When I was 10 years old, Transworld Sport was shown on TV at 8am on a Saturday morning. It would show clips of Buzkashi, a popular game in places like Afghanistan and Mongolia where men on horses attempt to drag a goat carcass to a goal, and the Indian-Pakistani game of Kabaddi where a player has to go into the opponents half, tag an opponent and get back to his/her own half without being caught, all whilst chanting “kabaddi, kabaddi, kabaddi”. The chanting is to show the referee that they have not breathed in the opponent’s half.
Transworld Sport would also show a weird game where men wore singlets and a referee pointed fingers when somebody kicked a ball through posts – Australian Rules Football. One of the intriguing things were the names of the teams playing – Collingwood, Carlton, Essendon, Richmond, St Kilda, Fitzroy. The names obviously represented places but they were places that I had never heard of – where was Sydney, Perth, Canberra, Adelaide, or Brisbane? On arrival here, I understood why I had never heard of these cities, because in fact they were all suburbs of the one city – Melbourne.
The State of Victoria, of which Melbourne is the capital, was where Australian football first started and the Victorian Football League began in 1896. Although Australian football (Australians just called it football by the way) was also played in other states, it was in Victoria that football became the dominant sport attracting the best players from around the country to its’ league. Foreigners, like myself, find it slightly strange that the game known to us as Australian Rules Football, didn’t even have an Australian league until 1990 – just 25 years ago.
As well as in Victoria, the sport was also popular in the west coast and in South Australia, but less so in places like New South Wales (Sydney’s state) and Queensland. If the game isn’t really played in the capital, can the game be national enough to call it Australian football?
The Victorian Football League sought to remedy the lack of enthusiasm outside of Victoria by expanding the Victorian Football League to teams from the west coast and Brisbane in 1987, although it was still called the Victorian Football League. It was only in 1990 that the name of the league changed and more teams from other states joined during the 1990s, including a team from Sydney. However, even today, half of the teams in the league are in Melbourne and another is from a city just outside.
In New South Wales and Queensland, the most popular game is rugby league, and sports like soccer, golf, and basketball all enjoy varying popularity in different states. People here have told me that the one truly national game is cricket, which is a game invented by the former colonial ruler. I wonder whether the lack of a unique national game indicates that the nation of Australia is still forming.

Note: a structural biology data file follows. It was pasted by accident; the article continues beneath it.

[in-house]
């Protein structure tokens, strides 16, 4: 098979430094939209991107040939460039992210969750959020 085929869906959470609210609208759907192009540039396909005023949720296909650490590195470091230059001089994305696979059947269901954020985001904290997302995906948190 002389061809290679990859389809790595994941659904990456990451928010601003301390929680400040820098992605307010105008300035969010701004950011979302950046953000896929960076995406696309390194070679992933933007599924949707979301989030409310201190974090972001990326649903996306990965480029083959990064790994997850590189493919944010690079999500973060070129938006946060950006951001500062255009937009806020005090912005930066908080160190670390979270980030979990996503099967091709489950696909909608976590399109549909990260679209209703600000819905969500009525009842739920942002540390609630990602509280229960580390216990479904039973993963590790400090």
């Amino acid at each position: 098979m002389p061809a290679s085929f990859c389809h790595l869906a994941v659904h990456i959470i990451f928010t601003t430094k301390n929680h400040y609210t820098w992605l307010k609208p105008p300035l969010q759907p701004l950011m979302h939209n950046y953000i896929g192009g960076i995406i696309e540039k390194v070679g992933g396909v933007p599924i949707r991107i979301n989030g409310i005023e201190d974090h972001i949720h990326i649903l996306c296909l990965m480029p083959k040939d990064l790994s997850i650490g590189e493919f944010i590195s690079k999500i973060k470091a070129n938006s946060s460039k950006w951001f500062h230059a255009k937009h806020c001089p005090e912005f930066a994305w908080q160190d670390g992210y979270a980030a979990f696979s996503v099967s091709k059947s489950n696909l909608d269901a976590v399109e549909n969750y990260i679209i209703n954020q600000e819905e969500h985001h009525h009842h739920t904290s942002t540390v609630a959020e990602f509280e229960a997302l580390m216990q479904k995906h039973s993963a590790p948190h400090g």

It was only on the 1st January 1901 that six separate British self-governing colonies of Queensland, New South Wales, Victoria, Tasmania, South Australia and Western Australia agreed to unite and form the Commonwealth of Australia. States today still have strong identities and governments within a federal system. And it is not just in sports that you can see differences amongst the states.
In Sydney, people drink schooners of beer (425ml), whilst in Queensland, people drink pots of beer (half pint) because it is so hot and you don’t want your beer to get warm. In Darwin, a pot may be called a handle, and in Perth you can even get a pony (150ml or something tiny sized), whereas Melbourne is cold enough to have pints.
Newspapers also differ amongst states. In Victoria, the Herald Sun and The Age are the two most popular papers; the Daily Telegraph and the Sydney Morning Herald are most popular in New South Wales; the Courier-Mail in Queensland; The West Australian in Western Australia and so on.
Now the same two companies publish all but one of the top twenty newspapers so it is likely that they are not radically different from each other. But the fact that these publishers see the need to have papers with a regional/state identity indicates and focus on state news does indicate that a national identity may not be so predominant.
I am becoming aware that the combination of youth and size means that it may not be possible to generalise across the whole of Australia. When talking about life in Australia to friends or family, I find myself thinking that it is really life in Victoria that I am describing; the Australia of Queensland or the Northern Territory could be vastly different again.